This has been an exciting year for Asian American music fans. Taking off above a bubbling community of AAPI singer-songwriters and individual performers, we’ve seen Bruno Mars, who’s of Filipino and Puerto Rican descent (and born and raised in Hawai’i) hit the top of the charts with “Just the Way You Are,” and Far East Movement, the first-ever all Asian American group (Korean, Chinese, Filipino and Japanese), bust out of Los Angeles’ Koreatown and also top the charts with its catchy electro-hip hop dance single “Like a G6.”
The song was certified Double-Platinum this week by the Recording Industry Association of America, which means it’s sold and impressive two million copies. That’s a pretty cool accomplishment for a group of pals from K-town. Their big break was being included on the soundtrack of director Justin Lin’s “Fast and Furious: Tokyo Drift,” and their music’s shown up on various TV shows. Earlier this week I even caught “Like a G6” blasting in the background during a nightclub scene of “CSI: Miami.”
The group’s third album, “Free Wired,” is still on its upward curve, and the second single, the ballad “Rocketeer,” is going strong, featuring Denver native Ryan Tedder as a guest vocalist.
For Colorado fans who may have miss FM when they played in Denver, the group will be playing at CU-Boulder in the spring.
KCUV-FM in Denver is celebrating the official kickoff of summer by recreating the sound of Denver’s FM radio from 1967, complete with news items, radio commercials from back then, and typical playlsists, all presented by the airstaff of progressive radio from the time, including guys like Bill Clarke (who’s on Channel 7 now but came to Denver in the ’60s as an early Top 40 and progrock radio jock), and Thom Trunnell (wow, that’s a name I hadn’t heard in 25 years, from KFML days).
It’s very strange hearing Clarke, who’s on now through 10 am, talking as if the news is happening now, and griping about the cold rainy weather for July 21, 1967 (it’s hot in reality today, and reporting about the Monterey Pop festival as if it just ended the previous week.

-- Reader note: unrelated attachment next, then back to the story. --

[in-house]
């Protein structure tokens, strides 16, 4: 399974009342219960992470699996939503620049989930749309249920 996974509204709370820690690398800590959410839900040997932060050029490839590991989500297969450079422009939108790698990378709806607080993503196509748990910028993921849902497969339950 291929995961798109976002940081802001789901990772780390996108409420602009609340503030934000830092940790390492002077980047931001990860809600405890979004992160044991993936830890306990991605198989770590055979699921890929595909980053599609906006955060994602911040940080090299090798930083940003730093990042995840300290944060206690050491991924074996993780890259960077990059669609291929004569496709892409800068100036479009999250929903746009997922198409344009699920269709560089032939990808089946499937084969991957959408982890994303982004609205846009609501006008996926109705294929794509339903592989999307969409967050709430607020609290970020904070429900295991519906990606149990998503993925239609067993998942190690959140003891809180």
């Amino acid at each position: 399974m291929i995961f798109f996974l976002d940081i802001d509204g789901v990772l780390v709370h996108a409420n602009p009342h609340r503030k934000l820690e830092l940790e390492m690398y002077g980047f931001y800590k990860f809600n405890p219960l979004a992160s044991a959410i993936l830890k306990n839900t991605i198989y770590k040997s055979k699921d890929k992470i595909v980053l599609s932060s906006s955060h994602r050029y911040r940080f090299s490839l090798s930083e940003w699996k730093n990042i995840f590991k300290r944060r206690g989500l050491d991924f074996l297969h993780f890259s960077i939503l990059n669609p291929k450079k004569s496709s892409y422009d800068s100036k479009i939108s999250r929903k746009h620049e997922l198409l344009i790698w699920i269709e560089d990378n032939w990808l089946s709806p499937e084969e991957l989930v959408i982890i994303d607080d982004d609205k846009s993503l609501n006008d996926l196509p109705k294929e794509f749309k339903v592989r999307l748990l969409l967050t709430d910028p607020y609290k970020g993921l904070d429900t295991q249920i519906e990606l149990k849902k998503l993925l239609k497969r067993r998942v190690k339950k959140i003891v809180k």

It’s going on all day. Kinda weird, but interesting. I’ll tune in all day just to hear strangeness they pull out of the hat.
I grew up â€“ like all baby boomers â€“ during an era of radio when the Top 40 format was perfected during the first two decade of rock and roll, and genres didnâ€™t divide up into separate formats. An entire generation of pop music fans pretty much grew up listening to a wild mix of rock, soul, country â€“ white and black â€“ with a lot of novelty songs thrown in for good measure.
This was true through the 1960s, certainly and also up through the mid-â€˜70s. But two things happened to radio between, say 1969 and 1974. First, the FM progressive or freeform format that had emerged in 1967 began attracting the older rock music fans, and for the first time, after 1969, there was a defined generation gap. If you were in college and protesting the Vietnam war, chances were the Archiesâ€™ â€œSugar Sugarâ€ wasnâ€™t as relevant to you as, say, Ten Years Afterâ€™s â€œIâ€™d Love to Change the World.â€ For me, being just 11 during the summer of 1969, bubblegum rock was a sweet and welcome part of my musical diet.
There was a lot of crossover between FM and AM, especially during the early â€˜70s. For instance songs like Crosby, Stills, Nash and Youngâ€™s â€œOhioâ€ was a hit on AM as well as FM stations. Continue reading →